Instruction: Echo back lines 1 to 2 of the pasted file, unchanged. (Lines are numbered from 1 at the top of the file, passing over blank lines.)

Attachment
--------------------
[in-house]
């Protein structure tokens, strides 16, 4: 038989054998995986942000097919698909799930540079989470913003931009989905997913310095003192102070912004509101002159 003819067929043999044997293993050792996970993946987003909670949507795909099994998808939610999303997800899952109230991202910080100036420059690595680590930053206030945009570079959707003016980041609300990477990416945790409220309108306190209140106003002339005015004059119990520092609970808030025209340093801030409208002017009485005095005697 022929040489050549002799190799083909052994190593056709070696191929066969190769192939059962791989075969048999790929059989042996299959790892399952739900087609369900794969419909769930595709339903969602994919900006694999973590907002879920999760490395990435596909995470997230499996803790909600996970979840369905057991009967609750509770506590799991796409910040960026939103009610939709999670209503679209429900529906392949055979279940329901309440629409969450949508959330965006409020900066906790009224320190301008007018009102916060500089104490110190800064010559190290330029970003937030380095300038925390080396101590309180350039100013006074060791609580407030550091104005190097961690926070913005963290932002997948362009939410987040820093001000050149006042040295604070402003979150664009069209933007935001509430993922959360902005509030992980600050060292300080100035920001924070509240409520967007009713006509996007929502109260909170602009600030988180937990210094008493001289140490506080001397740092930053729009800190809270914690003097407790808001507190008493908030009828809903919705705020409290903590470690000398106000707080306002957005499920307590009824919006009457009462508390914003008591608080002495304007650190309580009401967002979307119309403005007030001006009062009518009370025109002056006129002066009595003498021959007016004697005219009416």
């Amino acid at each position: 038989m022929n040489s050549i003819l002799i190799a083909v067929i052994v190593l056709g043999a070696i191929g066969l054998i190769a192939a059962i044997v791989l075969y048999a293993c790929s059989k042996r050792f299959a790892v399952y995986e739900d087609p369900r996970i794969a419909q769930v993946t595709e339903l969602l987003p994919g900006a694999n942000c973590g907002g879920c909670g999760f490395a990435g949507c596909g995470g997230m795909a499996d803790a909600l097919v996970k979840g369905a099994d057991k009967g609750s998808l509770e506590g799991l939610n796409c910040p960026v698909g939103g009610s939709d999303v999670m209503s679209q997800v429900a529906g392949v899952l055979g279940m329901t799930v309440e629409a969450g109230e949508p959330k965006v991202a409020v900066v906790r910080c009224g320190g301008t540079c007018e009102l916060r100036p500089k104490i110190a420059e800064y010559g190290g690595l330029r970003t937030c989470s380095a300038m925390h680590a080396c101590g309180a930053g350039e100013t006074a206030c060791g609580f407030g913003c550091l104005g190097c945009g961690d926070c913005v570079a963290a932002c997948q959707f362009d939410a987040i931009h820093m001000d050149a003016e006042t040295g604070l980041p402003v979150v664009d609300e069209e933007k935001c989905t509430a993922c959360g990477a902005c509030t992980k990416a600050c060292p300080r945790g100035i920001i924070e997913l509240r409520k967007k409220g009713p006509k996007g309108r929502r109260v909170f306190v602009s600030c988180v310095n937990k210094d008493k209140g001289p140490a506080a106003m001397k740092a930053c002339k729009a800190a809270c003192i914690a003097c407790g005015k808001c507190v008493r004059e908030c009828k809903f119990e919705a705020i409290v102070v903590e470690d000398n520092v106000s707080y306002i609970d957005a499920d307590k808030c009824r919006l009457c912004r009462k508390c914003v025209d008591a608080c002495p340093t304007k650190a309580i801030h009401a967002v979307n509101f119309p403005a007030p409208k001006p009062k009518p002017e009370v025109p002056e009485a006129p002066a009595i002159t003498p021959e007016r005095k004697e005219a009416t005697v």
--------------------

[in-house]
């Protein structure tokens, strides 16, 4: 038989054998995986942000097919698909799930540079989470913003931009989905997913310095003192102070912004509101002159 003819067929043999044997293993050792996970993946987003909670949507795909099994998808939610999303997800899952109230991202910080100036420059690595680590930053206030945009570079959707003016980041609300990477990416945790409220309108306190209140106003002339005015004059119990520092609970808030025209340093801030409208002017009485005095005697 022929040489050549002799190799083909052994190593056709070696191929066969190769192939059962791989075969048999790929059989042996299959790892399952739900087609369900794969419909769930595709339903969602994919900006694999973590907002879920999760490395990435596909995470997230499996803790909600996970979840369905057991009967609750509770506590799991796409910040960026939103009610939709999670209503679209429900529906392949055979279940329901309440629409969450949508959330965006409020900066906790009224320190301008007018009102916060500089104490110190800064010559190290330029970003937030380095300038925390080396101590309180350039100013006074060791609580407030550091104005190097961690926070913005963290932002997948362009939410987040820093001000050149006042040295604070402003979150664009069209933007935001509430993922959360902005509030992980600050060292300080100035920001924070509240409520967007009713006509996007929502109260909170602009600030988180937990210094008493001289140490506080001397740092930053729009800190809270914690003097407790808001507190008493908030009828809903919705705020409290903590470690000398106000707080306002957005499920307590009824919006009457009462508390914003008591608080002495304007650190309580009401967002979307119309403005007030001006009062009518009370025109002056006129002066009595003498021959007016004697005219009416």